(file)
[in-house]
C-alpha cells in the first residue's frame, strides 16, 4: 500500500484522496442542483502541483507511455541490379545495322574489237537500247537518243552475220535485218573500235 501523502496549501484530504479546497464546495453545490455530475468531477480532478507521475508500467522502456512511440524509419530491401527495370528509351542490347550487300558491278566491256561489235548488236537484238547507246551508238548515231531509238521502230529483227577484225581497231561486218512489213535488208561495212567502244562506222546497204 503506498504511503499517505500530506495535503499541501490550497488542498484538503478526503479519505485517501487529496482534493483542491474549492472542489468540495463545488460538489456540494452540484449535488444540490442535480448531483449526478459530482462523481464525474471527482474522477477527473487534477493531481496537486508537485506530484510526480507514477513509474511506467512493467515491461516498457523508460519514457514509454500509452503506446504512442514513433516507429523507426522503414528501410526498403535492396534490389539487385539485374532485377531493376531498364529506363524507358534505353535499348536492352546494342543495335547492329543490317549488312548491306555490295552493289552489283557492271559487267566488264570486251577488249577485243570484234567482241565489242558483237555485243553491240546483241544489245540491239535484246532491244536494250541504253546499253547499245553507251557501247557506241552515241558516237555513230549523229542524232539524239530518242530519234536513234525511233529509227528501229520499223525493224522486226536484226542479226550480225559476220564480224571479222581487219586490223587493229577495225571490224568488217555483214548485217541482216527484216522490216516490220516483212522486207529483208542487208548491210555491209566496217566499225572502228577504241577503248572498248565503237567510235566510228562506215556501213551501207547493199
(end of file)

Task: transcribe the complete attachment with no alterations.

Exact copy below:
[in-house]
C-alpha cells in the first residue's frame, strides 16, 4: 500500500484522496442542483502541483507511455541490379545495322574489237537500247537518243552475220535485218573500235 501523502496549501484530504479546497464546495453545490455530475468531477480532478507521475508500467522502456512511440524509419530491401527495370528509351542490347550487300558491278566491256561489235548488236537484238547507246551508238548515231531509238521502230529483227577484225581497231561486218512489213535488208561495212567502244562506222546497204 503506498504511503499517505500530506495535503499541501490550497488542498484538503478526503479519505485517501487529496482534493483542491474549492472542489468540495463545488460538489456540494452540484449535488444540490442535480448531483449526478459530482462523481464525474471527482474522477477527473487534477493531481496537486508537485506530484510526480507514477513509474511506467512493467515491461516498457523508460519514457514509454500509452503506446504512442514513433516507429523507426522503414528501410526498403535492396534490389539487385539485374532485377531493376531498364529506363524507358534505353535499348536492352546494342543495335547492329543490317549488312548491306555490295552493289552489283557492271559487267566488264570486251577488249577485243570484234567482241565489242558483237555485243553491240546483241544489245540491239535484246532491244536494250541504253546499253547499245553507251557501247557506241552515241558516237555513230549523229542524232539524239530518242530519234536513234525511233529509227528501229520499223525493224522486226536484226542479226550480225559476220564480224571479222581487219586490223587493229577495225571490224568488217555483214548485217541482216527484216522490216516490220516483212522486207529483208542487208548491210555491209566496217566499225572502228577504241577503248572498248565503237567510235566510228562506215556501213551501207547493199